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A comparison of methods of determining the allowable cut on the University of British Columbia research forest, Haney, B.C. Kovats, Miklos

Abstract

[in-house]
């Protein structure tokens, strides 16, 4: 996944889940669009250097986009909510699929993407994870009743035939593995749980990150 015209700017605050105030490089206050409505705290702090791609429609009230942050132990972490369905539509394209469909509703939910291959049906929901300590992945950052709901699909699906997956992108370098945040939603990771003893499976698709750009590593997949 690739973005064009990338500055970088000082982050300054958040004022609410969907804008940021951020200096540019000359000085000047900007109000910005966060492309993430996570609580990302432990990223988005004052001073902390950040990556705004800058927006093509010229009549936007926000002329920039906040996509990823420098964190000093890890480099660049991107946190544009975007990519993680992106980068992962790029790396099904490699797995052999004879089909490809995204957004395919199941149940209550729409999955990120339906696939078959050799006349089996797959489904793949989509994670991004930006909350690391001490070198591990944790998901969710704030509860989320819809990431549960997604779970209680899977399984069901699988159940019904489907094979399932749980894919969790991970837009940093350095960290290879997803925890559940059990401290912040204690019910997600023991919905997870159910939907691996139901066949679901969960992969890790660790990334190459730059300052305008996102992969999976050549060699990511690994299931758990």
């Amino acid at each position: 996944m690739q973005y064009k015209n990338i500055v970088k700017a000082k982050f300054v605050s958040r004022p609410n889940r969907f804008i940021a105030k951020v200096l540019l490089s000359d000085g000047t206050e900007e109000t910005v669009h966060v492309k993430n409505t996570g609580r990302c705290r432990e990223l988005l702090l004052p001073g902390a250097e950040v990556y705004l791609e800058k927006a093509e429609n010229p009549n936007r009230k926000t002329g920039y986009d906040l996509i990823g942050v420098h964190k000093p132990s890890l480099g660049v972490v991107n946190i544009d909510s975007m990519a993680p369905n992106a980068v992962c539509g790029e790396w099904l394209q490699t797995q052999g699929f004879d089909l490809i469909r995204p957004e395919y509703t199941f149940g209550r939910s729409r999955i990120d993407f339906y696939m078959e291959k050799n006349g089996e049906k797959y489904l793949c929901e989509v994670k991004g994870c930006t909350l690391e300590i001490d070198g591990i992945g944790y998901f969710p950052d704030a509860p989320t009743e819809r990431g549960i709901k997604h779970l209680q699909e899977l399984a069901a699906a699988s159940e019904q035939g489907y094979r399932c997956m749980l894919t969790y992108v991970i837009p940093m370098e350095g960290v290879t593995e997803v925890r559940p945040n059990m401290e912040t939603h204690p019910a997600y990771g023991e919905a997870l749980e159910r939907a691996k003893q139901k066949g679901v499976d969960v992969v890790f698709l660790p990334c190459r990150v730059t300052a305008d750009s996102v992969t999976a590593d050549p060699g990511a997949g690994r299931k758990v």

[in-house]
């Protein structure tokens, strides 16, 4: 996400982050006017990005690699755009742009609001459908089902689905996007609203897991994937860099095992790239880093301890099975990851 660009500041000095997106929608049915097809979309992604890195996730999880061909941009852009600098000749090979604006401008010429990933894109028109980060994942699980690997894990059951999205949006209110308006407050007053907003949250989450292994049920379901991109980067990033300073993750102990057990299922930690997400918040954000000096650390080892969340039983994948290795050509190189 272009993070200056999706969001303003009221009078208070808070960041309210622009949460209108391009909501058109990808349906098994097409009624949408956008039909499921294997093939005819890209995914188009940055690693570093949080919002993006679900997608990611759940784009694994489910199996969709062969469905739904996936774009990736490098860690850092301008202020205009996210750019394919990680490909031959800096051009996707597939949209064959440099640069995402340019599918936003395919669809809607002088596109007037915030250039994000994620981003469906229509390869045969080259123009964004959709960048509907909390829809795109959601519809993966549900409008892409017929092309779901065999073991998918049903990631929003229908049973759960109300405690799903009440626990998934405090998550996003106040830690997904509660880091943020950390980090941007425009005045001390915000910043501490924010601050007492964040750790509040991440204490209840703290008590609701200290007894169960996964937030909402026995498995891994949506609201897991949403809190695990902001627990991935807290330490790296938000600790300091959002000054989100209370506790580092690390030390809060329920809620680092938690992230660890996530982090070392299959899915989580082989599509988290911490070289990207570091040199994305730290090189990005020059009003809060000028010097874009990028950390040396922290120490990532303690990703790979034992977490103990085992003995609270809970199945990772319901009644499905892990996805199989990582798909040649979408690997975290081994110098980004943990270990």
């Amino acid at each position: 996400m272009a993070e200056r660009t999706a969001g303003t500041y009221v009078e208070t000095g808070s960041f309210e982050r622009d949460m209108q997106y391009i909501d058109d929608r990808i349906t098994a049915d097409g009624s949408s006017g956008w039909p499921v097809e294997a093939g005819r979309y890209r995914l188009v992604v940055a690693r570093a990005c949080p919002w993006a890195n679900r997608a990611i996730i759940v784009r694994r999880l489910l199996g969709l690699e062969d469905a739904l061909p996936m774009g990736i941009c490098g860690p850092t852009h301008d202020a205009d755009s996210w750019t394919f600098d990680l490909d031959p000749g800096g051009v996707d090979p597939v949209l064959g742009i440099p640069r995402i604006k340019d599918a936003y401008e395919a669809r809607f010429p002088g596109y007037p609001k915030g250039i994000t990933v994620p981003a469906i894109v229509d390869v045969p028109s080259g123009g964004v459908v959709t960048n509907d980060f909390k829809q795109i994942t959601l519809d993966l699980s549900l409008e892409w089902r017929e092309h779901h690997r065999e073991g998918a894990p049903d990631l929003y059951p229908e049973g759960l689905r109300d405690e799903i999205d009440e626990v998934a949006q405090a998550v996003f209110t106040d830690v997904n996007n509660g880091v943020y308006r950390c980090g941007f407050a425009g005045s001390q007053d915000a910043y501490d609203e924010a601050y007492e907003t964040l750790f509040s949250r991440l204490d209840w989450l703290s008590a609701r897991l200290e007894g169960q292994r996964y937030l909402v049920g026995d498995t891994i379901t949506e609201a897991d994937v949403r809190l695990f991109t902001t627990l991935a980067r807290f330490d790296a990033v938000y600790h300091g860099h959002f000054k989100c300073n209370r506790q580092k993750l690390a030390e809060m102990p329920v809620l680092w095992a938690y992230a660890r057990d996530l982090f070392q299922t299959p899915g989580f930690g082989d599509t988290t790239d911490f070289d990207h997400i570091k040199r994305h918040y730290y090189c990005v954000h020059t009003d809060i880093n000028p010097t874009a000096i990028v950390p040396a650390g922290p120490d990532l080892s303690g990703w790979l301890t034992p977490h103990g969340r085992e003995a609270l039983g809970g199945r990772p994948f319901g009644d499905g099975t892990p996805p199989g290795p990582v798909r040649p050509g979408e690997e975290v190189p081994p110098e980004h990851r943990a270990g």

Generally it is not adequate to calculate an allowable cut for a property by only one formula or method. Usually it is preferable to utilize all the information available with as many suitable formulae or methods as possible to obtain reasonable estimates of the yearly utilization rates by several approaches. For the University Research Forest fifteen different formulae and methods were selected for comparison, because their basic assumptions appeared applicable to this forest. The methods and formulae tested were: Methods: Area regulation, Area-volume check, Area-volume allotment, Barnes’ and H. A. Meyer's. Formulae: Austrian, Black Hills, Grosenbaugh, Hanzlik, Hundeshagen, Kemp, W. H. Meyer, S. Petrini (compound and simple interest) and Von Mantel. Appropriate inventory techniques were developed in order to collect the necessary information regarding rates of growth, mortality and numbers of trees per acre by diameter classes. Present and future decadal growing stocks were estimated. Simple and compound growth rates, including and excluding ingrowth, for all types were calculated separately for stands over eighty years of age and for stands under eighty years. The inventory was based on the areas and estimates taken from 1961 aerial photographs supplemented by both temporary and permanent sample plots, employing primarily the principles of the point sampling techniques as described by L. R. Grosenbaugh. After substituting the actual data into the formulae and various methods, allowable cut estimates for 3.1, 9.1, 11.1, and 13.1 inches minimum diameter limits were calculated. Allowances were made for an intermediate standard of utilization and for waste, breakage and decay. Considering the inventory and the allowable cut calculations it was found that: 1. Simple area regulation will lead to undesirably large fluctuations in allowable cut. 2. Volume formulae are useful means of determining the yearly harvest volume, though the distribution of the cut on the ground requires definition in terms of area as well. 3. Neither area nor volume control can be used exclusively. Some combination and integration is usually necessary in actual practice. In the case of the Research Forest this can be applied most conveniently by following the area-volume computation basis.

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